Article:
When Sony's FS700 camera was first announced, it was rumored to be under $10k, with some folks pegging it at $8k. When the European version's price came out at roughly 8,000 euros (~$10,500) the promise of being under $10,000 transformed into "probably around $10,000". So what am I going on about? Well, the price has finally been confirmed in the U.S., and it's just as hoped for -- $8,000 dollars for the camera body, or $8,600 with an E-mount zoom lens. With this announcement, I figure it's a nice moment to check out some more test videos shot with the camera that look at how well it handles whip pans, high contrast lighting, auto-focusing situations and more:
First, here are two quick test shots that John Hess (a frequent contributor at FilmmakerIQ.com) did at the recent NAB convention. The first one looks at rolling shutter while doing a whip pan:
The second looks at the FS700's dynamic range:
And here's a really nice test video by David Leitner. The first half goes into how the camera handles auto-focusing with different lenses (pretty useful if you're a run-and-gun shooter), but the test shoot really comes into its own in the second half where we get to see how it uses these features outdoors in a real-world shooting situation:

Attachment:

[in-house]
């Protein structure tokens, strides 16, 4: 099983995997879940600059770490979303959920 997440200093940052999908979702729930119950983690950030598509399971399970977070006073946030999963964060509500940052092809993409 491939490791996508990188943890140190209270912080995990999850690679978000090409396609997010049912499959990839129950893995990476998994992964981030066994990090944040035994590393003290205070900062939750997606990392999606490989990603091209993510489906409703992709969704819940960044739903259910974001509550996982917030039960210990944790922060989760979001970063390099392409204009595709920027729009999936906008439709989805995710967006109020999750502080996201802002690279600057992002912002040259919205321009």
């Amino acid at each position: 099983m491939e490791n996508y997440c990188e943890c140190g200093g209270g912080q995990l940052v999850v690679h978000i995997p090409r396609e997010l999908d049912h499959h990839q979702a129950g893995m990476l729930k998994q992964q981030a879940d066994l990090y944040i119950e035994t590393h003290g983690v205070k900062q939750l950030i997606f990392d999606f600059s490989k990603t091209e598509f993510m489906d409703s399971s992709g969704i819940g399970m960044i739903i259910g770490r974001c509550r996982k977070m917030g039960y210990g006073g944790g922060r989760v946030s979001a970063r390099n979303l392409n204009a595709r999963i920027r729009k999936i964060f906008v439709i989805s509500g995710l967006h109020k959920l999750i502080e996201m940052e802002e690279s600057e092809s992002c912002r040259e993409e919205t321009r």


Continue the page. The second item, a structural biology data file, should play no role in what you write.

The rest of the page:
For more "real-world" sample footage, check out our last round up! I know a lot of folks are pretty excited about this camera -- it seems to hit the sweet spot between providing great footage now, while allowing for some near-future proofing. I think the big feature that will sell this camera to folks needing to shoot now is the slow-mo, since that seems to be the thing that really distinguishes it from the FS100 and the F3. Once the 4k upgrade details come out we'll know more about just how it stacks up with other cameras in that market space.
What do you think? Is $8k the sweet spot? How much do you think they'll charge for that 4k upgrade? Are you in a rent-and-wait mode?